Basque (euskara) is a language spoken in the Basque country and Navarre. Linguistically, Basque is unrelated to the other languages of Europe and, as a language isolate, to any other known living language. The Basques are indigenous to, and primarily inhabit, the Basque Country, a region that straddles the westernmost Pyrenees in adjacent parts of northern Spain and southwestern France. The Basque language is spoken by 28.4% of Basques in all territories (751,500). Of these, 93.2% (700,300) are in the Spanish area of the Basque Country and the remaining 6.8% (51,200) are in the French portion. Native speakers live in a contiguous area that includes parts of four Spanish provinces and the three "ancient provinces" in France. Gipuzkoa, most of Biscay, a few municipalities of Álava, and the northern area of Navarre formed the core of the remaining Basque-speaking area before measures were introduced in the 1980s to strengthen the language. By contrast, most of Álava, the western part of Biscay and central and southern areas of Navarre are predominantly populated by native speakers of Spanish, either because Basque was replaced by Spanish over the centuries, in some areas (most of Álava and central Navarre), or because it was possibly never spoken there, in other areas (Enkarterri and southeastern Navarre). Under Restorationist and Francoist Spain, public use of Basque was frowned upon, often regarded as a sign of separatism; this applied especially to those regions that did not support Franco's uprising (such as Biscay or Gipuzkoa). However, in those Basque-speaking regions that supported the uprising (such as Navarre or Álava) the Basque language was more than merely tolerated. Overall, in the 1960s and later, the trend reversed and education and publishing in Basque began to flourish. As a part of this process, a standardised form of the Basque language, called Euskara Batua, was developed by the Euskaltzaindia in the late 1960s. Besides its standardised version, the five historic Basque dialects are Biscayan, Gipuzkoan, and Upper Navarrese in Spain, and Navarrese–Lapurdian and Souletin in France. They take their names from the historic Basque provinces, but the dialect boundaries are not congruent with province boundaries. Euskara Batua was created so that Basque language could be used—and easily understood by all Basque speakers—in formal situations (education, mass media, literature), and this is its main use today. In both Spain and France, the use of Basque for education varies from region to region and from school to school. A language isolate, Basque is believed to be one of the few surviving pre-Indo-European languages in Europe, and the only one in Western Europe. The origin of the Basques and of their languages is not conclusively known, though the most accepted current theory is that early forms of Basque developed prior to the arrival of Indo-European languages in the area, including the Romance languages that geographically surround the Basque-speaking region. Basque has adopted a good deal of its vocabulary from the Romance languages, and Basque speakers have in turn lent their own words to Romance speakers. The Basque alphabet uses the Latin script.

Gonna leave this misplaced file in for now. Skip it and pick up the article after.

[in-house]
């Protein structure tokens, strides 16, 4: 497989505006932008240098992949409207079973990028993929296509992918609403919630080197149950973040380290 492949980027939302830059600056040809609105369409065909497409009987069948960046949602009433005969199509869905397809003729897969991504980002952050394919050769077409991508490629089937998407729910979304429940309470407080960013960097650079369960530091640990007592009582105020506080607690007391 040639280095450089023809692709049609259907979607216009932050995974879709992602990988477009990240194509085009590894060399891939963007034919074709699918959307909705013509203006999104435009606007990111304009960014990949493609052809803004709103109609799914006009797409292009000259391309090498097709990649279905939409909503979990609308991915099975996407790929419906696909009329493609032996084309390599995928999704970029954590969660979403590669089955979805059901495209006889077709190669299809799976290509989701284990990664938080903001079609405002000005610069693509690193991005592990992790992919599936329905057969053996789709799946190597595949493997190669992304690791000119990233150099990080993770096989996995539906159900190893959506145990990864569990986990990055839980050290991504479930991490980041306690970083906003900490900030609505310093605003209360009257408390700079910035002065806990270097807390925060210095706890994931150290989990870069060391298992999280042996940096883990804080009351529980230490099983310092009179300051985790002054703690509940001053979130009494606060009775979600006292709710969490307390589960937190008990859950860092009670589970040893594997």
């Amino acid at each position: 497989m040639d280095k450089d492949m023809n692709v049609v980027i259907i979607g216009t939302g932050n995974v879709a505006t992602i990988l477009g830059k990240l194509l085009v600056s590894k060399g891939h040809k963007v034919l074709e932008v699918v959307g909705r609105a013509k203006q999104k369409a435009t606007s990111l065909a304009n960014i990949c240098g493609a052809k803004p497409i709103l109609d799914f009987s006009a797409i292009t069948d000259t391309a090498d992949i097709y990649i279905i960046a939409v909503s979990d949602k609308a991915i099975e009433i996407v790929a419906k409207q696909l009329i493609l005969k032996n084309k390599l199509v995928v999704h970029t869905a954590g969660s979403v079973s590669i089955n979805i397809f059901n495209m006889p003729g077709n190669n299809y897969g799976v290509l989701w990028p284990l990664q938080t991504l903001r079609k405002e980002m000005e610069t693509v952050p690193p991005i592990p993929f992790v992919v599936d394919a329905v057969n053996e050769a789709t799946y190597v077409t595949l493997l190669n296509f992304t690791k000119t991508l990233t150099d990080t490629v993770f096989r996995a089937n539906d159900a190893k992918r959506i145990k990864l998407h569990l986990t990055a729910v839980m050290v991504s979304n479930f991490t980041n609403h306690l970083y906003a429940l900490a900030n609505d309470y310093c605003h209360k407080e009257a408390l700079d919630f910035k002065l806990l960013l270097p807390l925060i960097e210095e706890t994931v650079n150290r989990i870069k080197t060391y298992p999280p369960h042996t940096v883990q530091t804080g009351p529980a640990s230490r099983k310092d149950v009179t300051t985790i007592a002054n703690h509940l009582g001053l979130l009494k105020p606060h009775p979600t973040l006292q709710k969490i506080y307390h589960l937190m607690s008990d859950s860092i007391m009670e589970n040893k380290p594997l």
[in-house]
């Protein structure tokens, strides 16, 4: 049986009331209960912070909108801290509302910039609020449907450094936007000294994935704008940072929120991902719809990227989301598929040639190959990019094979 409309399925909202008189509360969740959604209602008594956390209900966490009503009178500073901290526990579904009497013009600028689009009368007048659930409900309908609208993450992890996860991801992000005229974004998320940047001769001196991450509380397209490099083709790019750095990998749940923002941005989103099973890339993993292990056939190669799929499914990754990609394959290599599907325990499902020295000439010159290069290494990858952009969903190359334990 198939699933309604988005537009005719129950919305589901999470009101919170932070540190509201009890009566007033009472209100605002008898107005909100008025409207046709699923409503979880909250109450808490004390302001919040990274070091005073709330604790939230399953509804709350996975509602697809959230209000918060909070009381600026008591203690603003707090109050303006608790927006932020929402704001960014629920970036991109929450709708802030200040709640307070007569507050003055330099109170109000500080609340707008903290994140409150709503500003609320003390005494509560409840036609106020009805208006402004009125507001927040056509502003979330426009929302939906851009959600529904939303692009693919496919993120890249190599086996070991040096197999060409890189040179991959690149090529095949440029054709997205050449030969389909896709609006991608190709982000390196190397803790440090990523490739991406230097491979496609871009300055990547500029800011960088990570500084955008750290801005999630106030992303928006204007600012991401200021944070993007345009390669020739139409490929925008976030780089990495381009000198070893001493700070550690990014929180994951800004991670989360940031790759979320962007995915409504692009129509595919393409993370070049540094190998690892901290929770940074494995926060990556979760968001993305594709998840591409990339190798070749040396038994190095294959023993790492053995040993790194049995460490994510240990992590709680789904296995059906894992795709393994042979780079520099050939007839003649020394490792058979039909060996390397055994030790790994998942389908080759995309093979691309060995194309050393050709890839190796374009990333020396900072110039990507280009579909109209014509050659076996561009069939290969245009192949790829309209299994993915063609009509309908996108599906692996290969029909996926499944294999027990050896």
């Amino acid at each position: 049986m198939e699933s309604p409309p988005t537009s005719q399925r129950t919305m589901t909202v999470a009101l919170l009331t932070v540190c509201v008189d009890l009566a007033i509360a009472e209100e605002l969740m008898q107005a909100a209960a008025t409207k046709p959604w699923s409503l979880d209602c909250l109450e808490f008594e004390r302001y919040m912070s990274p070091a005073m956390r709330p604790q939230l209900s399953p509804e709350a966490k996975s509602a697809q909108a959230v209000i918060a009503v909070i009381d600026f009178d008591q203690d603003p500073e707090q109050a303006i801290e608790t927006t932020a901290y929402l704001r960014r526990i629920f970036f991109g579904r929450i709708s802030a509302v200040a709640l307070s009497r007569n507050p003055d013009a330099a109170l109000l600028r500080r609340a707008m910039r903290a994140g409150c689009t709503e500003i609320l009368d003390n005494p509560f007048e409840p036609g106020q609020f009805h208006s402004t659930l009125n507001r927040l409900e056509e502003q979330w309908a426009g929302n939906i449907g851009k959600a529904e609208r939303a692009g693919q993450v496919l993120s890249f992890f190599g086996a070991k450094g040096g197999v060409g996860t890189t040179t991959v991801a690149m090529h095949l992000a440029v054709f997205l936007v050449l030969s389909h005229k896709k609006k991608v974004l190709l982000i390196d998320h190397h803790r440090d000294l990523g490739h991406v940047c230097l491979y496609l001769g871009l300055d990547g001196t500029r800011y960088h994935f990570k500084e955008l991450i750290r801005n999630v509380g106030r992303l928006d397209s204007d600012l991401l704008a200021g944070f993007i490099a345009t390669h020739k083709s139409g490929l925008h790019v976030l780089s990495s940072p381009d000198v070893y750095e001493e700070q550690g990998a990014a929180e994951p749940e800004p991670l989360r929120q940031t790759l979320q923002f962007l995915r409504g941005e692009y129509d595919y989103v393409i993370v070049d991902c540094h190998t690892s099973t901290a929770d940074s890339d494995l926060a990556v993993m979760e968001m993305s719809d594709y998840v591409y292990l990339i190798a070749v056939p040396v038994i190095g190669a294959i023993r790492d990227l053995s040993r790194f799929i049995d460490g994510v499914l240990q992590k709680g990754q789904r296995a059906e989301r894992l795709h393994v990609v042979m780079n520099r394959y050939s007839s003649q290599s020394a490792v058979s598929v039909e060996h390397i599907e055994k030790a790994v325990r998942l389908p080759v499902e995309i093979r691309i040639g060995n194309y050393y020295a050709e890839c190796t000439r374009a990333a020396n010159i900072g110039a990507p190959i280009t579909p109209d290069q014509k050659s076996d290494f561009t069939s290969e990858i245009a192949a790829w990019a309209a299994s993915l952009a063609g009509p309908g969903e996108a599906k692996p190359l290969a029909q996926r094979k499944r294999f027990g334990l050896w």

The Bergakker inscription is an Elder Futhark inscription discovered on the scabbard of a 5th-century sword.